hard heads soft hearts

a scratch pad for half-formed thoughts by a liberal political junkie who's nobody special. ''Hard Heads, Soft Hearts'' is the title of a book by Princeton economist Alan Blinder, and tends to be a favorite motto of neoliberals, especially liberal economists.

This page is powered by Blogger. Isn't yours?
Monday, August 12, 2002
rough notes:

besides my (ongoing work) on the Democratic and Republican platforms (it's taking a long time because they are so damned boring, its tempting to ditch them and read normal political stuff). here is a list of people who've written articles about the Democratic party, what its doing wrong, and what it should be doing.

michael tomasky
ruy texeira & john judis
william saletan
robert borosage
joe conason
paul glastris
robert kuttner
TNR editors
mickey kaus
joshua micah marshall
micah sifry

Most of them are pretty good, but I believe the pick of the lot is written by Michael Tomasky, in the American Prospect.

Forget the obsession with the President's poll numbers! One of the most pathetic developments in the Democratic-leaning journals has been painfully hopeful spins of the President's poll numbers. (for example, the Presidents poll numbers have been dropping (from 91%!) at *4%* a month, rather than the more sedate *2%* of last year. And do not compare the current President's poll numbers to Bush I. The reason Bush I's numbers sank was 1) the government was almost insanely in deficit, and had been for the last ten years, leaving the administration unable to argue that the deficit problem was a short-term blip due to unforseen catastrophes 2) the economy was in the toilet. The number of private sector jobs actually *decreased* during the four years of the Bush administration. Median family income growth during the Reagan-Bush years was something like 4%. Homeownership rates had declined. A majority of Americans thought that the next generation would do worse than the previous one. Given the natural optimism of the American people, this is an astounding poll result, but the Age of Diminished Expectations had crept so slowly upon us that it was thought of as a curious quirk, not as a sign that something was seriously wrong. Bush II's approval numbers will *not* drop like Bush I's.

the main point is that Bush's approval ratings do not have to be low for the Democrats to do well. Voter's don't have to disapprove of Bush to vote Democratic, they just have to approve more of the Democrats than they do Bush (and Republicans in general) More to the point, they have to be persuaded that their and the country's lot will be better if the vote Democratic.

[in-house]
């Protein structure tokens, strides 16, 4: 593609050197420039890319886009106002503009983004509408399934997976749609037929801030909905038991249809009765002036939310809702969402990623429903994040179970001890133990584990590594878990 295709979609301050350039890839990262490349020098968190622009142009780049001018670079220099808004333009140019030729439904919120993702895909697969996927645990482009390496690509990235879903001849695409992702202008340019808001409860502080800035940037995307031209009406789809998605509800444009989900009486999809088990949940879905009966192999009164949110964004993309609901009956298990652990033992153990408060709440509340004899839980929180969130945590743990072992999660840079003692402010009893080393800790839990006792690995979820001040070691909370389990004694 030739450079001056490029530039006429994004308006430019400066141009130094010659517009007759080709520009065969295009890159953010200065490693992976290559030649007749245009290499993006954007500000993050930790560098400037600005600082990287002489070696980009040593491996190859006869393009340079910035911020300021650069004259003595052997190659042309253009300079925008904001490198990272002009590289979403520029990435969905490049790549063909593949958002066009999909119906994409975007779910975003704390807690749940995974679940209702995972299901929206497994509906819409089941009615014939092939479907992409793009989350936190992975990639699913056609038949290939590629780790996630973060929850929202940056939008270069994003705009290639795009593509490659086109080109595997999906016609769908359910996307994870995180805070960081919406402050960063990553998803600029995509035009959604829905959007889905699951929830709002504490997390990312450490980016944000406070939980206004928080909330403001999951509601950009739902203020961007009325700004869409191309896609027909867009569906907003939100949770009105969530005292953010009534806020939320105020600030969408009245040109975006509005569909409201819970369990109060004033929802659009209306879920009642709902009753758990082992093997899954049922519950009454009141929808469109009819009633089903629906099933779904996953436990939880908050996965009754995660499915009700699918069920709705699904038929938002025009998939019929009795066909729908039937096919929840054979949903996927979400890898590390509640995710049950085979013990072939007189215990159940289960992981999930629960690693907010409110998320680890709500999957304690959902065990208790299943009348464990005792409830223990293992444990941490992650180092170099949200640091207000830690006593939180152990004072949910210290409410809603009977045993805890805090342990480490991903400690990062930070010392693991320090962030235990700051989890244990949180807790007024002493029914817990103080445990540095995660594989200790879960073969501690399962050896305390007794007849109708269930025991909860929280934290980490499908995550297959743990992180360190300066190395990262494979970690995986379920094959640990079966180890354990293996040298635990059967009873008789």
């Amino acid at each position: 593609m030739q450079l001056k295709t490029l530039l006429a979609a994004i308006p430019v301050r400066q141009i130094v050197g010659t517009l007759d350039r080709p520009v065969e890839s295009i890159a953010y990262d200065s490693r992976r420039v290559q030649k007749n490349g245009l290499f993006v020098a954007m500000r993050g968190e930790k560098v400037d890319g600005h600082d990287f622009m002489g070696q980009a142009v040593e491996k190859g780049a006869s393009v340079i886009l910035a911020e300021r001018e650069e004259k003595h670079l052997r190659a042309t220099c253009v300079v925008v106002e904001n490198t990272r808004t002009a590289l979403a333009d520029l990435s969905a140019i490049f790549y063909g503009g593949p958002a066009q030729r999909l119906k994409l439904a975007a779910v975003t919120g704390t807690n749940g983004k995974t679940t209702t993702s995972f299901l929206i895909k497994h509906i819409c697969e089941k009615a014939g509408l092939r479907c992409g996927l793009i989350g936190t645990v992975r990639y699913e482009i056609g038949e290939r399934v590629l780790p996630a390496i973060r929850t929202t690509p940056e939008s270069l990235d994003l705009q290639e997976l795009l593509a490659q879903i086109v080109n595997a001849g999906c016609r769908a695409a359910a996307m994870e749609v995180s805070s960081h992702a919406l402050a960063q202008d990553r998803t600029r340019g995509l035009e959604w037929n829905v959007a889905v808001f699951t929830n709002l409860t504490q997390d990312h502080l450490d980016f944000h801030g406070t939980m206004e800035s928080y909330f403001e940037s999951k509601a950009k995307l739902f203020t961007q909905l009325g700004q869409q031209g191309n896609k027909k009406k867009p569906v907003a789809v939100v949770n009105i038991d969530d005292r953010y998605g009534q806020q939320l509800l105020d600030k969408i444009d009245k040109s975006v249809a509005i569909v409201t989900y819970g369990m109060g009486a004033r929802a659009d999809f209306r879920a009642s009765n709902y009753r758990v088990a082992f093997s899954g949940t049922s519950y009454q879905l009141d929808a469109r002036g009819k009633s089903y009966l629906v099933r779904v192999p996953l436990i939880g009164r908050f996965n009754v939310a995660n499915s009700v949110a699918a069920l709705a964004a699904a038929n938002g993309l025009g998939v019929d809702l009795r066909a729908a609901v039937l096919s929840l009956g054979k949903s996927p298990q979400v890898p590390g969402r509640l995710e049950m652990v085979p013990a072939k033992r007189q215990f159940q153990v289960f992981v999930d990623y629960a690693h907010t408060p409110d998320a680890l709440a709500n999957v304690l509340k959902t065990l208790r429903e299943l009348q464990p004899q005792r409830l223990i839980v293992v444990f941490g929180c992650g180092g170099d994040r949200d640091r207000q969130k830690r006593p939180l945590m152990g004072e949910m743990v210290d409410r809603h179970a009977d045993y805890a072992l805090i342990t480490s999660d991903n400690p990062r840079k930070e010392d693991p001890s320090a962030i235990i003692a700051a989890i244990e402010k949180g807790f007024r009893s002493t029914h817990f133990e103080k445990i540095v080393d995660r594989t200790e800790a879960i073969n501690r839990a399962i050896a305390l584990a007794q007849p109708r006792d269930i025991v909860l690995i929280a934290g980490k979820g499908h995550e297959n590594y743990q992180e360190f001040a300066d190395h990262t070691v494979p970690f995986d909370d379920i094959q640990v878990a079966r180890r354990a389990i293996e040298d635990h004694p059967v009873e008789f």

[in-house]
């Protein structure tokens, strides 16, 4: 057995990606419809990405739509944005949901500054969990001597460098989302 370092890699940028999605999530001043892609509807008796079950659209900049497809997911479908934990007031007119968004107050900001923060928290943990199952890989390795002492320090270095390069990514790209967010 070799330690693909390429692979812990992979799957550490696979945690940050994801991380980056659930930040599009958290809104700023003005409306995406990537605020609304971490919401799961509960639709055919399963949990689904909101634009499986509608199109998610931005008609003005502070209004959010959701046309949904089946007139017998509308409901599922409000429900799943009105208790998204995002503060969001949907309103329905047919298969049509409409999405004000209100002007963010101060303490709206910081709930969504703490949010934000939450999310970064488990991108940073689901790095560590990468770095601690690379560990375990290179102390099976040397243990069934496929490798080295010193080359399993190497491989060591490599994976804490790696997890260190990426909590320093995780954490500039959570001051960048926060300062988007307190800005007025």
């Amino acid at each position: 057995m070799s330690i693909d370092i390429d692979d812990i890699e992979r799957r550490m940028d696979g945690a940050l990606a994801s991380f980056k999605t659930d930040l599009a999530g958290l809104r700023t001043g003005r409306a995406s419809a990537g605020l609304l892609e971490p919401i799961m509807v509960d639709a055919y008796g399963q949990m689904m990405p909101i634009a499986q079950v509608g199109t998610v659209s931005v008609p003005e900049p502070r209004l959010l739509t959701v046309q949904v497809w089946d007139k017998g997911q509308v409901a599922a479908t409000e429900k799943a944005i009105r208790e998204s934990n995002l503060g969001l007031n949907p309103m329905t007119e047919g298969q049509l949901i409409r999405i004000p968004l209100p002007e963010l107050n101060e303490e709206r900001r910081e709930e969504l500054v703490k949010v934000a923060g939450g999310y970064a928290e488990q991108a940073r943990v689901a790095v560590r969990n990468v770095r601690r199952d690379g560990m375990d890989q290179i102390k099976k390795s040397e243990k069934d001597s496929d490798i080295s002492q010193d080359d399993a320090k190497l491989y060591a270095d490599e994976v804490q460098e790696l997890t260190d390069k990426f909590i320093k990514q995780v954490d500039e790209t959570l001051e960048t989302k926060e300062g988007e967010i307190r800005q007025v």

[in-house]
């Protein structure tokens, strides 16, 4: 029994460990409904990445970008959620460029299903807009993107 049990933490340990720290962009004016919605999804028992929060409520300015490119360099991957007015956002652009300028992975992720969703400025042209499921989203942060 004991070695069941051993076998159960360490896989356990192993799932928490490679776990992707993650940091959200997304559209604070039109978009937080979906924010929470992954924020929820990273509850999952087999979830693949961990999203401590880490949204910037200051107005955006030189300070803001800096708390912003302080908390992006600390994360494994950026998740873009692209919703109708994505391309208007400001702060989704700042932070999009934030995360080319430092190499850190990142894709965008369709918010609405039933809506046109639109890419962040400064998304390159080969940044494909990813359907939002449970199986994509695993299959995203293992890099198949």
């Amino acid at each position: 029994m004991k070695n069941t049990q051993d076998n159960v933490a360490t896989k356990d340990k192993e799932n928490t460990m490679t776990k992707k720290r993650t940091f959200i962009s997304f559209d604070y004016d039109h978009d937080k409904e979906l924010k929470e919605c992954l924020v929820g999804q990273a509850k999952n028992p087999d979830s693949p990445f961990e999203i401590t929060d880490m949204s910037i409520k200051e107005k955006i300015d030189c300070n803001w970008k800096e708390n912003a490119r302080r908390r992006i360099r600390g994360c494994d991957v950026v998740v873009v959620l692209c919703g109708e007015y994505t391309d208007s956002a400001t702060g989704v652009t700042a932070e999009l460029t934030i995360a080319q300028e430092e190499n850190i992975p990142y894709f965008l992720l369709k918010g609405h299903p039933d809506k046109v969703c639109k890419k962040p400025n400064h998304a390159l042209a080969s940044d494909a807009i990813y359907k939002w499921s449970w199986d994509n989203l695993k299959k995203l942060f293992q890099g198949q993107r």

to an extent, populism, or resentment in general, runs against the American belief that you can and should be able to write the script to your own life, that your happiness does not depend on the actions of some big-shot executive or government bureaucrat somewhere, it depends on your own actions.

thoughts on political salesmanship/buzzwords:

the Feynman formulation for social decison making:

first part is a scientific/factual question: If I do this, what will happen?
second part is a philosophical/religious qestion: Do I want this to happen?

how will this policy improve the lives of Americans?
how can I make the case that this policy will improve the lives of Americans?
how can I make the case that America will be better off with the Democrats in charge?

choices/ consequences / values
you have to thinkg up the various choices that face the American people, evaluate the consequences of each choice, argue that your judgment is the correct one, use your values to evaluate the various outcomes, and then argue that your values are the correct ones.

you need *imagination* to think up the range of choices that lie before the American people
you need *judgment* to predict what will be the likely conseqences of the various choices
you need *values* to decide which of the possible outcomes are best, and thus which are the right choices for the American people to make.

boy, I seem to have buzzwords on my mind. In any case, here is my preferred list of buzzwords as it now stands:

policy platform for America: "middle class, common sense, golden rule"

preferred character attributes for (Democratic) cadidates: "clean, smart, tough, kind" That is, the ideal (Democratic) politician will be thought of by the voters as (morally) clean, smart, tough and kind.
BTW Republicans are welcome to these buzzwords too. . .if they adopt my preferred policies!

abilities needed to be a good policy maker: "imagination, judgement, values"

Al Gore was though of by the voters as smart, and was probably adequate in the toughness department, but he was not thought of as clean or kind. That is a real shame, because I believe that Gore is actually very clean and very kind (send derisive/abusive/hate mail to roublen@yahoo.com) If I have a problem with Gore, it is, funnily enough, in the smarts department. He seems to have some very wrong-headed notions, especially on how to campaign and how to persuade people, which greatly reduce his effectiveness as a politician